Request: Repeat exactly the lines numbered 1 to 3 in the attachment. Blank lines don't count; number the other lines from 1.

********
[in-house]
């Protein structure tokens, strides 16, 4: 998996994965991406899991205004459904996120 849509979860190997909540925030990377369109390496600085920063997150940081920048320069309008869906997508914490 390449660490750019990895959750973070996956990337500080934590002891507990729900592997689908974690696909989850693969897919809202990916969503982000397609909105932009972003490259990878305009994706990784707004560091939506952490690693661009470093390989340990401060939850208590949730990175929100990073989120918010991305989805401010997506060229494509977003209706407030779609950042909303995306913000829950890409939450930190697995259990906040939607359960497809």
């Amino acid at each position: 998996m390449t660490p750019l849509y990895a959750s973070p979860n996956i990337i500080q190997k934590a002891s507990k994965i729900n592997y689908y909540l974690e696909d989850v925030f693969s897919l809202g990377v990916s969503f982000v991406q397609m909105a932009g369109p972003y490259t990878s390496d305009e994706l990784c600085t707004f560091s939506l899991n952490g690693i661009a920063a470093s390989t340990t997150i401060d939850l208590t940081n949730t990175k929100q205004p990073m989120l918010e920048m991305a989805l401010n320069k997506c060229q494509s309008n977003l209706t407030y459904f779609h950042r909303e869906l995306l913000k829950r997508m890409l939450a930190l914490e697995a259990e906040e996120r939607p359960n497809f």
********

[in-house]
């Protein structure tokens, strides 16, 4: 998996994965991406899991205004459904996120 849509979860190997909540925030990377369109390496600085920063997150940081920048320069309008869906997508914490 390449660490750019990895959750973070996956990337500080934590002891507990729900592997689908974690696909989850693969897919809202990916969503982000397609909105932009972003490259990878305009994706990784707004560091939506952490690693661009470093390989340990401060939850208590949730990175929100990073989120918010991305989805401010997506060229494509977003209706407030779609950042909303995306913000829950890409939450930190697995259990906040939607359960497809």
């Amino acid at each position: 998996m390449t660490p750019l849509y990895a959750s973070p979860n996956i990337i500080q190997k934590a002891s507990k994965i729900n592997y689908y909540l974690e696909d989850v925030f693969s897919l809202g990377v990916s969503f982000v991406q397609m909105a932009g369109p972003y490259t990878s390496d305009e994706l990784c600085t707004f560091s939506l899991n952490g690693i661009a920063a470093s390989t340990t997150i401060d939850l208590t940081n949730t990175k929100q205004p990073m989120l918010e920048m991305a989805l401010n320069k997506c060229q494509s309008n977003l209706t407030y459904f779609h950042r909303e869906l995306l913000k829950r997508m890409l939450a930190l914490e697995a259990e906040e996120r939607p359960n497809f």